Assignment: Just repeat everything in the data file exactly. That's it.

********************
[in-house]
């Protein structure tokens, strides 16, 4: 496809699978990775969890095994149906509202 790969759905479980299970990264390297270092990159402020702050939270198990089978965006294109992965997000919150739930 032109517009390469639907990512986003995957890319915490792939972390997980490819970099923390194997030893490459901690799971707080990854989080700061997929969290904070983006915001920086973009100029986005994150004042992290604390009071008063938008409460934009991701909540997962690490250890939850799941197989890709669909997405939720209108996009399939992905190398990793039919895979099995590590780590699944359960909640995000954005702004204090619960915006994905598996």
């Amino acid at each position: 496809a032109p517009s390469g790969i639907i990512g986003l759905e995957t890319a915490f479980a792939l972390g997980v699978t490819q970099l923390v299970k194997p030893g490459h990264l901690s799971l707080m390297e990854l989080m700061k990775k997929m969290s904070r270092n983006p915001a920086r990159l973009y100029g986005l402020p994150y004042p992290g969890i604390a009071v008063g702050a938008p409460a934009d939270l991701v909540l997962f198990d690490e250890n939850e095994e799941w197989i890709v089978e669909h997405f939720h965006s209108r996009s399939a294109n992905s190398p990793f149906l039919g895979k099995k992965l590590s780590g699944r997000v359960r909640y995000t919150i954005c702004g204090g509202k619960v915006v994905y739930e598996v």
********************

[in-house]
């Protein structure tokens, strides 16, 4: 496809699978990775969890095994149906509202 790969759905479980299970990264390297270092990159402020702050939270198990089978965006294109992965997000919150739930 032109517009390469639907990512986003995957890319915490792939972390997980490819970099923390194997030893490459901690799971707080990854989080700061997929969290904070983006915001920086973009100029986005994150004042992290604390009071008063938008409460934009991701909540997962690490250890939850799941197989890709669909997405939720209108996009399939992905190398990793039919895979099995590590780590699944359960909640995000954005702004204090619960915006994905598996």
């Amino acid at each position: 496809a032109p517009s390469g790969i639907i990512g986003l759905e995957t890319a915490f479980a792939l972390g997980v699978t490819q970099l923390v299970k194997p030893g490459h990264l901690s799971l707080m390297e990854l989080m700061k990775k997929m969290s904070r270092n983006p915001a920086r990159l973009y100029g986005l402020p994150y004042p992290g969890i604390a009071v008063g702050a938008p409460a934009d939270l991701v909540l997962f198990d690490e250890n939850e095994e799941w197989i890709v089978e669909h997405f939720h965006s209108r996009s399939a294109n992905s190398p990793f149906l039919g895979k099995k992965l590590s780590g699944r997000v359960r909640y995000t919150i954005c702004g204090g509202k619960v915006v994905y739930e598996v």